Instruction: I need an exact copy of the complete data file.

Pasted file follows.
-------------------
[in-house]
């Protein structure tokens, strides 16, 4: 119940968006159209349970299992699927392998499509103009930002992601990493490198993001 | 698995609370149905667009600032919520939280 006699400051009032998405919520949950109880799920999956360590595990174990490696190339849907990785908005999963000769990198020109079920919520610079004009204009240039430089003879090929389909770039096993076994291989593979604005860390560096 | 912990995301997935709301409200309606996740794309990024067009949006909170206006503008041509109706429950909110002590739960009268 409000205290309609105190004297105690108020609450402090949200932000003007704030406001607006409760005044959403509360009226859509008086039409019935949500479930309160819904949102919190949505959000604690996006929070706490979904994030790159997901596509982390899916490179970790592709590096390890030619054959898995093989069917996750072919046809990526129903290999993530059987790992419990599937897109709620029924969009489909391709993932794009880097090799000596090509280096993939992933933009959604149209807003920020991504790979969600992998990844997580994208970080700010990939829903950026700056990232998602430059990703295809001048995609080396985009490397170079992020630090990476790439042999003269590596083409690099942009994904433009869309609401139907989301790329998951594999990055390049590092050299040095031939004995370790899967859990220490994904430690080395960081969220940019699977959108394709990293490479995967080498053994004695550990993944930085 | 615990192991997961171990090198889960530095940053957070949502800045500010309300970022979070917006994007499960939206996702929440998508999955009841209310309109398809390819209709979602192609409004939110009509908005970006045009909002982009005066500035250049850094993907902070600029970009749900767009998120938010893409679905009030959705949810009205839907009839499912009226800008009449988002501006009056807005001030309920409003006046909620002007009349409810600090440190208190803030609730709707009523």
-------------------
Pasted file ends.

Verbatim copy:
[in-house]
């Protein structure tokens, strides 16, 4: 119940968006159209349970299992699927392998499509103009930002992601990493490198993001 | 698995609370149905667009600032919520939280 006699400051009032998405919520949950109880799920999956360590595990174990490696190339849907990785908005999963000769990198020109079920919520610079004009204009240039430089003879090929389909770039096993076994291989593979604005860390560096 | 912990995301997935709301409200309606996740794309990024067009949006909170206006503008041509109706429950909110002590739960009268 409000205290309609105190004297105690108020609450402090949200932000003007704030406001607006409760005044959403509360009226859509008086039409019935949500479930309160819904949102919190949505959000604690996006929070706490979904994030790159997901596509982390899916490179970790592709590096390890030619054959898995093989069917996750072919046809990526129903290999993530059987790992419990599937897109709620029924969009489909391709993932794009880097090799000596090509280096993939992933933009959604149209807003920020991504790979969600992998990844997580994208970080700010990939829903950026700056990232998602430059990703295809001048995609080396985009490397170079992020630090990476790439042999003269590596083409690099942009994904433009869309609401139907989301790329998951594999990055390049590092050299040095031939004995370790899967859990220490994904430690080395960081969220940019699977959108394709990293490479995967080498053994004695550990993944930085 | 615990192991997961171990090198889960530095940053957070949502800045500010309300970022979070917006994007499960939206996702929440998508999955009841209310309109398809390819209709979602192609409004939110009509908005970006045009909002982009005066500035250049850094993907902070600029970009749900767009998120938010893409679905009030959705949810009205839907009839499912009226800008009449988002501006009056807005001030309920409003006046909620002007009349409810600090440190208190803030609730709707009523």